Symbolizing style, dignity, and functionality, this Solid Wood Bowl Style Offering Plate with red mat and made of beautiful handcrafted Orgeon myrtlewood is available for use in your worship service. The beauty of the transparent finish is a longwearing glass smooth surface that both protects the wood and allows the full glory of the varied grains and colors to be seen and enjoyed.
Plate is 11” in diameter, and 2” deep.
This plate is also available with burgundy and green mats by special order. For more information, please call 1-800-253-7511 and speak with a Custom Sales Representative.
This Wood Offering Plate is available in two additional styles (burgundy and green mats available for each by special order):
12” diameter smooth rim with red mat
12” diameter fancy rim plate with red mat
Take a moment to look at our diversified selection of Offering Bulletins, and Letterheads, and Offering Envelopes.
Need an offering table? See our table with drawer and table without drawer.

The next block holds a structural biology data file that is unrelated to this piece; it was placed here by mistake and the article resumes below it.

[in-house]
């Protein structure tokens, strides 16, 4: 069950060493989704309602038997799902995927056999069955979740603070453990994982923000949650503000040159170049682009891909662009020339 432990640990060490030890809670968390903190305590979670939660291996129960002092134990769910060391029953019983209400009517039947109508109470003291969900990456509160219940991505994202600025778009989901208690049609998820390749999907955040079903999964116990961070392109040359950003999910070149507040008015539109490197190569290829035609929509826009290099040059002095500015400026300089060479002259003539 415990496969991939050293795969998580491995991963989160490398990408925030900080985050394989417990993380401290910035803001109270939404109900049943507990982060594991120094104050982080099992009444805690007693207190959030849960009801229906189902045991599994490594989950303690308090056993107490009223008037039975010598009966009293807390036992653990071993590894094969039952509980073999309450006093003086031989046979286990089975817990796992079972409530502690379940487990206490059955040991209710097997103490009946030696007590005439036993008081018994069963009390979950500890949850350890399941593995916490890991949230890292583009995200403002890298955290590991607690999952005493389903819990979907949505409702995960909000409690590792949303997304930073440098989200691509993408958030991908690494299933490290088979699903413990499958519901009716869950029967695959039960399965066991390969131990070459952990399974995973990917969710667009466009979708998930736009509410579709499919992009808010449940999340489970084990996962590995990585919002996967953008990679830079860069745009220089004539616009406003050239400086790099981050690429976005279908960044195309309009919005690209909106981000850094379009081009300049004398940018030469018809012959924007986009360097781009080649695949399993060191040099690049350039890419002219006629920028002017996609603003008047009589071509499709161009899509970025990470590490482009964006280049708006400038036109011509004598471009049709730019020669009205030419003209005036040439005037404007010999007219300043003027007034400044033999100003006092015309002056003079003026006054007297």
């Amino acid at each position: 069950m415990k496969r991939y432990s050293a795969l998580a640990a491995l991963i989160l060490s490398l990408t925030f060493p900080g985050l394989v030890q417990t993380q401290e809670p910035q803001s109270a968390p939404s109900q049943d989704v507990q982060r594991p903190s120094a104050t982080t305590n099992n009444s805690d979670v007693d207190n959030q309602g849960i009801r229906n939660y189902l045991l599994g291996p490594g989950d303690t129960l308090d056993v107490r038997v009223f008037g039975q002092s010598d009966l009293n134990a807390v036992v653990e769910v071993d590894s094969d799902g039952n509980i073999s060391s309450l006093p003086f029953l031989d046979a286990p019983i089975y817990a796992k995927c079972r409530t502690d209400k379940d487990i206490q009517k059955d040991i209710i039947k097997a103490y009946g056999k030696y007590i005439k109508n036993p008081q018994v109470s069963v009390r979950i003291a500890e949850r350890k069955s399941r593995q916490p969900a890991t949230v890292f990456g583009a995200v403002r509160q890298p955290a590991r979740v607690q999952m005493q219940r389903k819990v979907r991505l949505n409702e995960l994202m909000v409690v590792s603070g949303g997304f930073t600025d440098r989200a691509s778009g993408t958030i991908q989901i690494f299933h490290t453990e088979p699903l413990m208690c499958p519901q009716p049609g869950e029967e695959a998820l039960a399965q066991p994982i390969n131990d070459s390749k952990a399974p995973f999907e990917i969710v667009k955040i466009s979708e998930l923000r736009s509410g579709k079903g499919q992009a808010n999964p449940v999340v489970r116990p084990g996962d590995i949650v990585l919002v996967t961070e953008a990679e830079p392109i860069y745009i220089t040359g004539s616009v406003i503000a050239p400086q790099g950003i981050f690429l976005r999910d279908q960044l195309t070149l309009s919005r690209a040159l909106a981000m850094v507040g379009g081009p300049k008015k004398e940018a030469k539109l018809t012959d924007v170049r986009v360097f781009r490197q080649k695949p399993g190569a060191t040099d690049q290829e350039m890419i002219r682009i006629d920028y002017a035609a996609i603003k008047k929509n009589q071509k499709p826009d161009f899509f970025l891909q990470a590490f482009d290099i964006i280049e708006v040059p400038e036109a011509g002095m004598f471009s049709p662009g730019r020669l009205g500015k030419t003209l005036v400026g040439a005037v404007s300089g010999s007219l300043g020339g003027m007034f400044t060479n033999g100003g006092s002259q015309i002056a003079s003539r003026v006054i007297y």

Check out on-line selections of general books on stewardship and fundraising books.
Care Tip. . .
To care for, simply wipe with a warm moist cloth and wipe dry with a soft cloth.
Did you know. . .
At a certain point in almost every Christian worship service, the offering plate will be passed. It may be a felt-lined brass or silver-tone plate, or a basket passed down the pew, or held in front of worshipers from the end of a long stick. It could be a 10-gallon plastic bucket. A few churches place boxes at the front or back of the church and ask people to drop in contributions during the service or as they leave.
But the idea is always the same: Give to God and to support the church.
The offering is a part of the service, done with integrity, and offered as a response to what God has done; and a way to support the local church.
The Israelites offered sacrifices to God from the earliest accounts in the Bible. The idea of a sacrifice involves offering something to God.
It was generally held that the firstborn of the herd and the first fruits of the harvest be given as thanks to God. That custom came down to the Christian church in the form of taking up an offering.